Though hearing loss is not fatal, it remains a serious occupational hazard for workers who earn their paycheck from noise-related industries like construction, manufacturing, entertainment, transportation, mining, or military.
An average of only 15% of employees uses hearing loss protection in these high-risk occupations. This is why our Boston workers’ compensation attorneys are concerned about a recent announcement from U.S. Department of Labor’s Occupational Safety and Health Administration, which is backing away from enforcing tough new rules on noise pollution in the workplace after complaints from big business.
OSHA released a statement that they are not proceeding with the proposed “Interpretation of Provisions for Feasible Administrative or Engineering Controls of Occupational Noise” due to lack of resources and public outreach needed.
What this means is they won’t make an attempt to define what feasible administrative or engineering controls are as established by OSHA’s noise standard. Essentially they are backing off of a plan to require employers to do more than just provide ear plugs to employees endangered by excessive noise in the workplace.
“Hearing loss caused by excessive noise levels remains a serious occupational health problem in this country,” said Dr. David Michaels, assistant secretary of labor for occupational safety and health. “We are sensitive to the possible costs associated with improving worker protection and have decided to suspend work on this proposed modification while we study other approaches to abating workplace noise hazards.”
Michaels emphasizes that OSHA remains dedicated to finding solutions and preventions to reduce the toll some workplace environments can take on workers’ hearing. What else is he going to say?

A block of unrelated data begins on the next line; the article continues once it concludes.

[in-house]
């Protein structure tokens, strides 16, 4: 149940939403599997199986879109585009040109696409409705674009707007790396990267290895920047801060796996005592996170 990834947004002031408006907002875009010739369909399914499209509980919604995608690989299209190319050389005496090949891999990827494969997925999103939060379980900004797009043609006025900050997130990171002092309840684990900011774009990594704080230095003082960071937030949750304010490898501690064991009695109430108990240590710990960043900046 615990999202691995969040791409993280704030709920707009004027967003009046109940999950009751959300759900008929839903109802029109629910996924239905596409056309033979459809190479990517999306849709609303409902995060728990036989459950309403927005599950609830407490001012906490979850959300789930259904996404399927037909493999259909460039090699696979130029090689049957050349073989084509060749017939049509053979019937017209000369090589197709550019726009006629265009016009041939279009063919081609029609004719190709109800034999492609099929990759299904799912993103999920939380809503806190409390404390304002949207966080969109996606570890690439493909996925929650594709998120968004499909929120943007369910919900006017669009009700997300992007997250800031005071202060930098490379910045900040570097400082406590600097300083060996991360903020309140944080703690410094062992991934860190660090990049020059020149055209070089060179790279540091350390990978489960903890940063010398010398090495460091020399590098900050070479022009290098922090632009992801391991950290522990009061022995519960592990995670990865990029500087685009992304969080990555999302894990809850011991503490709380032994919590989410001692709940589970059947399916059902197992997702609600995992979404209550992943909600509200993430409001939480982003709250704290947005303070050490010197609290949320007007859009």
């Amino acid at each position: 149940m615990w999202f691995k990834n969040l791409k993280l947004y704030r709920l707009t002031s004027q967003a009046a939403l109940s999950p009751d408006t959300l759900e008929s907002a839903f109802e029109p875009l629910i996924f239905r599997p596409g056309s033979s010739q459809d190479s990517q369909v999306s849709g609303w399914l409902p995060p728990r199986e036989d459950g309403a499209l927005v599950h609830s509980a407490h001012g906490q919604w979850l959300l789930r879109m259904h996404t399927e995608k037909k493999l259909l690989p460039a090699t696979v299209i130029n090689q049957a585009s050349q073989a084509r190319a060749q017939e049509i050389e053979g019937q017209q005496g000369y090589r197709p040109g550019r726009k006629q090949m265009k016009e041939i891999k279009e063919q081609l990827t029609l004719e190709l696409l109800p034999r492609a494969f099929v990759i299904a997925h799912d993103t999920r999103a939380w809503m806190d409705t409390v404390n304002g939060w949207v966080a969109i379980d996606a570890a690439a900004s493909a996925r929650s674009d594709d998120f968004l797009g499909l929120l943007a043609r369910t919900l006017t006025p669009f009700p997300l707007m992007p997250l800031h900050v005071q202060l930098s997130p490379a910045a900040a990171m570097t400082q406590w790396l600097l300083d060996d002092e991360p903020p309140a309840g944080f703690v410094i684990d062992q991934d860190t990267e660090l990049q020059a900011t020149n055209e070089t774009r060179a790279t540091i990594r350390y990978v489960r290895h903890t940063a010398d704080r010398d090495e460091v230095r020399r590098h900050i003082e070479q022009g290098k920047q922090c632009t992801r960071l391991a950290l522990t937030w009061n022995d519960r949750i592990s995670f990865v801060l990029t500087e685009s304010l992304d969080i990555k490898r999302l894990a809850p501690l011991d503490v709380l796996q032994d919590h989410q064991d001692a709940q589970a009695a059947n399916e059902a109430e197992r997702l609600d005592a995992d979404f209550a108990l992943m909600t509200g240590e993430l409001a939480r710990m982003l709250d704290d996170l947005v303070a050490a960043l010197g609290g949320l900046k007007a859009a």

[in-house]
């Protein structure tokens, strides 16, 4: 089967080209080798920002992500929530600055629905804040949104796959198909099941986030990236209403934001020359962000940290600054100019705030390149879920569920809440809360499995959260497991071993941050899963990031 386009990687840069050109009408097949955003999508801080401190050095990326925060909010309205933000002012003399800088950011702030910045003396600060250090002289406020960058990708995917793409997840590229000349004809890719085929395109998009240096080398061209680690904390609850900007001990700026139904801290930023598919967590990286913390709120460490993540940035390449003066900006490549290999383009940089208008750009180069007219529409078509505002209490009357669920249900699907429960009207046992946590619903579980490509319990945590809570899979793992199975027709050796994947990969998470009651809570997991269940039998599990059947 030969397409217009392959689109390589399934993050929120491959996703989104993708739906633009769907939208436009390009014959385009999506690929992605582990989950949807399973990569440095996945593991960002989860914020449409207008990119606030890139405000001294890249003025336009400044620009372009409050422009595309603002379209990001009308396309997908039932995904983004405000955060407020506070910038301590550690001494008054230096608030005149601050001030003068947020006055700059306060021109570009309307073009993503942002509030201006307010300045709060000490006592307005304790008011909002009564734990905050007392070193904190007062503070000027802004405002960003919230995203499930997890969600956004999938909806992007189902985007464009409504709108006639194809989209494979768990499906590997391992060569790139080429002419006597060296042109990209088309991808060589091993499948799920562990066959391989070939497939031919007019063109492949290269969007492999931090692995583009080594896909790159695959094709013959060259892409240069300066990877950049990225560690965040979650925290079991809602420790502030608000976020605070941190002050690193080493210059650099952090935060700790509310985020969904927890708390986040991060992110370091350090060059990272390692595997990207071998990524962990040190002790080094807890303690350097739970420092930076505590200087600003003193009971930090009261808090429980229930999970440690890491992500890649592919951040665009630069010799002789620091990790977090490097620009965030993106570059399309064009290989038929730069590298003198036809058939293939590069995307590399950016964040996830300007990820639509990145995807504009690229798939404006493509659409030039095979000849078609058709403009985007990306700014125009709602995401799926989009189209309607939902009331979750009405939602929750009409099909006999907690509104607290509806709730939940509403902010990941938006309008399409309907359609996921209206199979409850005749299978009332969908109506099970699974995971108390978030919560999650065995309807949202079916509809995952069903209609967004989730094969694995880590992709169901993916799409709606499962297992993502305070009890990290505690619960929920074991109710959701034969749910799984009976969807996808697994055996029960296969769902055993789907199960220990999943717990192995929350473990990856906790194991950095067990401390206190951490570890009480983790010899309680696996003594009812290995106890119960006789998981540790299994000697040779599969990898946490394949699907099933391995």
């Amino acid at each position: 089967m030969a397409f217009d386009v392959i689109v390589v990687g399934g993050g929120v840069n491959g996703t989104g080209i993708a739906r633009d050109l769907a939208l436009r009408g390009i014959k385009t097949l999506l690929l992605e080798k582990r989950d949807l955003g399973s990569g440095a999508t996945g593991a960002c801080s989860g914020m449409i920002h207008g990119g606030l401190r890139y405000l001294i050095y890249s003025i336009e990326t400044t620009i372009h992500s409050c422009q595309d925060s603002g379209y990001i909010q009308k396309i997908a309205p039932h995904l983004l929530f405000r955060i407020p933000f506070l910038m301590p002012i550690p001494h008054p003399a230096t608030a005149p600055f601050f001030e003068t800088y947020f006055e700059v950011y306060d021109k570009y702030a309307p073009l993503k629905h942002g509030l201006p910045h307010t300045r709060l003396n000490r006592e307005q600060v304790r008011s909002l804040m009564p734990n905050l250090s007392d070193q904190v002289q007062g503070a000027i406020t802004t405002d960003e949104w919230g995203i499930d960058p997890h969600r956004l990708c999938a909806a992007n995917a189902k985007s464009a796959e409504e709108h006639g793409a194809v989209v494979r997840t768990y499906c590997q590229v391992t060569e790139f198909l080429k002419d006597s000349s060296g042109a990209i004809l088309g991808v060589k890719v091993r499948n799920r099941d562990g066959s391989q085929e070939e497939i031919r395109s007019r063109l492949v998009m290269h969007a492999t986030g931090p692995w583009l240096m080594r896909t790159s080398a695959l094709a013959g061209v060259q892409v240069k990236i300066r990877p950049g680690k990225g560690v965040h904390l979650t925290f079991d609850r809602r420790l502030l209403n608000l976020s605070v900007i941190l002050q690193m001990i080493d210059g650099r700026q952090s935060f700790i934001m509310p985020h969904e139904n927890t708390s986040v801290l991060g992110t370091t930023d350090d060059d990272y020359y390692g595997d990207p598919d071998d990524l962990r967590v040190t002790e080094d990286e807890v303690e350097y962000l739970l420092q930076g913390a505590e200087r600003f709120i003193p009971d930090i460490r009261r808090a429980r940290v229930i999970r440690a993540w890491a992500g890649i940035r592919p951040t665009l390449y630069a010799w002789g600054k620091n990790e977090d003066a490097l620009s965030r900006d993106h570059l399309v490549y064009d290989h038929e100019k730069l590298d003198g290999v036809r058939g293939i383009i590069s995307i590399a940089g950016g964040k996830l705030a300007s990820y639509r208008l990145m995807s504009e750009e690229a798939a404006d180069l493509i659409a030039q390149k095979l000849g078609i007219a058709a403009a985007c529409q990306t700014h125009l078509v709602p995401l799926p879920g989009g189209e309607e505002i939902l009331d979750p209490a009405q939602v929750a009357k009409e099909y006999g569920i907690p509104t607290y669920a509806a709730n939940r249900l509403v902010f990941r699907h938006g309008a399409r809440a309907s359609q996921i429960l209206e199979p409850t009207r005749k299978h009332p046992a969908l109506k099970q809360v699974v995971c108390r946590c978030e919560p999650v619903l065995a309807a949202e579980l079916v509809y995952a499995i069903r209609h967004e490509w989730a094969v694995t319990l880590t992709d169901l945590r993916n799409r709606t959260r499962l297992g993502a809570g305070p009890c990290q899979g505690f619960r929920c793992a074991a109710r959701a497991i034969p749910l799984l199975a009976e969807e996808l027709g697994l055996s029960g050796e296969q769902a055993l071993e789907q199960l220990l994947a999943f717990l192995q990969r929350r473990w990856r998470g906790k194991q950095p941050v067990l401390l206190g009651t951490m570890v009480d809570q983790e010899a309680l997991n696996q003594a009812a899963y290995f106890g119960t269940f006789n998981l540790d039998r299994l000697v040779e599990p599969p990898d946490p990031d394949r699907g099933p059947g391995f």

However, OSHA’s lack of action means either that it did not properly consult with the various industries, which it had decades to do before making the announcement, or that it is buckling under the pressure of industry complaints.
In 2008, Bureau of Labor Statistics reported over 22,000 hearing loss cases. OSHA said it will regroup and work on the issue by:
-Getting the views of employers, employees, and public health officials by holding stakeholder meetings to discuss occupational hearing loss prevention.
-Consulting with the National Institute for Occupational Safety and Health experts about cases and feedback they can offer for hearing loss prevention.
Gotta love those stakeholder meetings.
As part of a hearing conservation program evaluation checklist, the Centers for Disease Control and Prevention and National Institute for Occupational Safety and Health offers the following questions to determine engineering and administrative controls in the workplace:
-Has there been an evaluation conducted to determine the full potential of administrative controls? For example, break or lunch rooms are sound treated for employees; noisy processes conducted during less popular shifts.
-Are projects determining noise control completed in a timely manner?
-What training has been given to employees or supervisors who operate and maintain noise control devices?
-Are workers consulted and asked opinions about plans for noise control measures?
-Has various options for cost-effectiveness been discussed?
-What priority has been associated with noise control needs?
If you have been injured on the job or have a Boston workers’ compensation claim, contact the Law Offices of Jeffrey S. Glassman for assistance. Accountability is the number one priority so call toll free at 1-877-617-5333 for a free appointment to discuss your rights.